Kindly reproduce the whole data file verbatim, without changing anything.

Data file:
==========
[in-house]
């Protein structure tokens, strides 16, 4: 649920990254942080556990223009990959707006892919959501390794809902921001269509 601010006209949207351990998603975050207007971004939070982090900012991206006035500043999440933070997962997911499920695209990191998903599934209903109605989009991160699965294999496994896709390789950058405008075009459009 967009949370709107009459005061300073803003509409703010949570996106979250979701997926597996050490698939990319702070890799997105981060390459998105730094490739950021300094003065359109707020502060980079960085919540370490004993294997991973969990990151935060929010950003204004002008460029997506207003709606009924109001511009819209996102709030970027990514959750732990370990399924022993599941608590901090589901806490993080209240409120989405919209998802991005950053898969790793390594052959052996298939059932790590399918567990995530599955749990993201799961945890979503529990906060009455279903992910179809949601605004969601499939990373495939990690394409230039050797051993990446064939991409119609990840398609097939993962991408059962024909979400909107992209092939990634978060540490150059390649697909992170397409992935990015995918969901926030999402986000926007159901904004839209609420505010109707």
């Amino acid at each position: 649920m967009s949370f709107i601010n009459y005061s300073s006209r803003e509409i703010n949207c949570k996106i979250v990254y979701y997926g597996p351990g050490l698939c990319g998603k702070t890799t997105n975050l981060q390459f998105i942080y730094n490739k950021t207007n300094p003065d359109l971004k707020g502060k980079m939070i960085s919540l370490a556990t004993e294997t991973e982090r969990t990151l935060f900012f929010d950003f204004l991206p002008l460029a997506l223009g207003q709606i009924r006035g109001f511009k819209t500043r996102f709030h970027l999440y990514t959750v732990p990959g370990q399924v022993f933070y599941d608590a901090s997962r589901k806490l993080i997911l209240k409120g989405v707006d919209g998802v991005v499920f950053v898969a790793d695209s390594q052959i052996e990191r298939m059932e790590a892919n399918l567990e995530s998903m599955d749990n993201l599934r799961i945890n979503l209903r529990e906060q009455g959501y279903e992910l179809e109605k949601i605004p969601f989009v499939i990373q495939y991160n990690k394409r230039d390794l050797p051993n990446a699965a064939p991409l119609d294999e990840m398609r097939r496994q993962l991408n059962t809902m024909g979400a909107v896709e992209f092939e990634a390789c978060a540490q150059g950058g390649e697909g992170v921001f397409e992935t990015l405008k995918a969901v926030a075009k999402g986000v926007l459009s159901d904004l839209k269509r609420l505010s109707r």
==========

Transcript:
[in-house]
């Protein structure tokens, strides 16, 4: 649920990254942080556990223009990959707006892919959501390794809902921001269509 601010006209949207351990998603975050207007971004939070982090900012991206006035500043999440933070997962997911499920695209990191998903599934209903109605989009991160699965294999496994896709390789950058405008075009459009 967009949370709107009459005061300073803003509409703010949570996106979250979701997926597996050490698939990319702070890799997105981060390459998105730094490739950021300094003065359109707020502060980079960085919540370490004993294997991973969990990151935060929010950003204004002008460029997506207003709606009924109001511009819209996102709030970027990514959750732990370990399924022993599941608590901090589901806490993080209240409120989405919209998802991005950053898969790793390594052959052996298939059932790590399918567990995530599955749990993201799961945890979503529990906060009455279903992910179809949601605004969601499939990373495939990690394409230039050797051993990446064939991409119609990840398609097939993962991408059962024909979400909107992209092939990634978060540490150059390649697909992170397409992935990015995918969901926030999402986000926007159901904004839209609420505010109707």
């Amino acid at each position: 649920m967009s949370f709107i601010n009459y005061s300073s006209r803003e509409i703010n949207c949570k996106i979250v990254y979701y997926g597996p351990g050490l698939c990319g998603k702070t890799t997105n975050l981060q390459f998105i942080y730094n490739k950021t207007n300094p003065d359109l971004k707020g502060k980079m939070i960085s919540l370490a556990t004993e294997t991973e982090r969990t990151l935060f900012f929010d950003f204004l991206p002008l460029a997506l223009g207003q709606i009924r006035g109001f511009k819209t500043r996102f709030h970027l999440y990514t959750v732990p990959g370990q399924v022993f933070y599941d608590a901090s997962r589901k806490l993080i997911l209240k409120g989405v707006d919209g998802v991005v499920f950053v898969a790793d695209s390594q052959i052996e990191r298939m059932e790590a892919n399918l567990e995530s998903m599955d749990n993201l599934r799961i945890n979503l209903r529990e906060q009455g959501y279903e992910l179809e109605k949601i605004p969601f989009v499939i990373q495939y991160n990690k394409r230039d390794l050797p051993n990446a699965a064939p991409l119609d294999e990840m398609r097939r496994q993962l991408n059962t809902m024909g979400a909107v896709e992209f092939e990634a390789c978060a540490q150059g950058g390649e697909g992170v921001f397409e992935t990015l405008k995918a969901v926030a075009k999402g986000v926007l459009s159901d904004l839209k269509r609420l505010s109707r």